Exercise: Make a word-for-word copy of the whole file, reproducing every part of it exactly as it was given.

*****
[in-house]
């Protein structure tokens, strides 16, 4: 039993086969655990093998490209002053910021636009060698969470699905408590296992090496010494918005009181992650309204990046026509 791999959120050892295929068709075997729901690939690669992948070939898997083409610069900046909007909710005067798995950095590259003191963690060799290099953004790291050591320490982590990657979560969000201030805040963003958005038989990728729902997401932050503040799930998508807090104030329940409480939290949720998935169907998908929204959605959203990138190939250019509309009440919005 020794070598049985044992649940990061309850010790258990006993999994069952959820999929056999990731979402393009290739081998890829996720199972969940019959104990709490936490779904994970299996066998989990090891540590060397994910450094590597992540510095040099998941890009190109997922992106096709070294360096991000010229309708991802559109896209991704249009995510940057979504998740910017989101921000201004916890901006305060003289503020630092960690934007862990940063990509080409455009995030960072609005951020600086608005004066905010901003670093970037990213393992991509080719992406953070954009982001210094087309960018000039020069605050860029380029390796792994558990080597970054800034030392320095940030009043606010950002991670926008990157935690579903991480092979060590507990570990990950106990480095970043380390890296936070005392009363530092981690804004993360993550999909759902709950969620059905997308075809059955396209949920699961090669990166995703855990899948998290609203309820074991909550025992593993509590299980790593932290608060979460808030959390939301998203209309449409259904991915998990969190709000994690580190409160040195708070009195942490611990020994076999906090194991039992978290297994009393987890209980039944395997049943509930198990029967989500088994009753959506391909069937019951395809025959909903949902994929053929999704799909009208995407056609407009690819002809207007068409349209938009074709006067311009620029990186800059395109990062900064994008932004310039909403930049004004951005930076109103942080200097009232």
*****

[in-house]
């Protein structure tokens, strides 16, 4: 039993086969655990093998490209002053910021636009060698969470699905408590296992090496010494918005009181992650309204990046026509 791999959120050892295929068709075997729901690939690669992948070939898997083409610069900046909007909710005067798995950095590259003191963690060799290099953004790291050591320490982590990657979560969000201030805040963003958005038989990728729902997401932050503040799930998508807090104030329940409480939290949720998935169907998908929204959605959203990138190939250019509309009440919005 020794070598049985044992649940990061309850010790258990006993999994069952959820999929056999990731979402393009290739081998890829996720199972969940019959104990709490936490779904994970299996066998989990090891540590060397994910450094590597992540510095040099998941890009190109997922992106096709070294360096991000010229309708991802559109896209991704249009995510940057979504998740910017989101921000201004916890901006305060003289503020630092960690934007862990940063990509080409455009995030960072609005951020600086608005004066905010901003670093970037990213393992991509080719992406953070954009982001210094087309960018000039020069605050860029380029390796792994558990080597970054800034030392320095940030009043606010950002991670926008990157935690579903991480092979060590507990570990990950106990480095970043380390890296936070005392009363530092981690804004993360993550999909759902709950969620059905997308075809059955396209949920699961090669990166995703855990899948998290609203309820074991909550025992593993509590299980790593932290608060979460808030959390939301998203209309449409259904991915998990969190709000994690580190409160040195708070009195942490611990020994076999906090194991039992978290297994009393987890209980039944395997049943509930198990029967989500088994009753959506391909069937019951395809025959909903949902994929053929999704799909009208995407056609407009690819002809207007068409349209938009074709006067311009620029990186800059395109990062900064994008932004310039909403930049004004951005930076109103942080200097009232």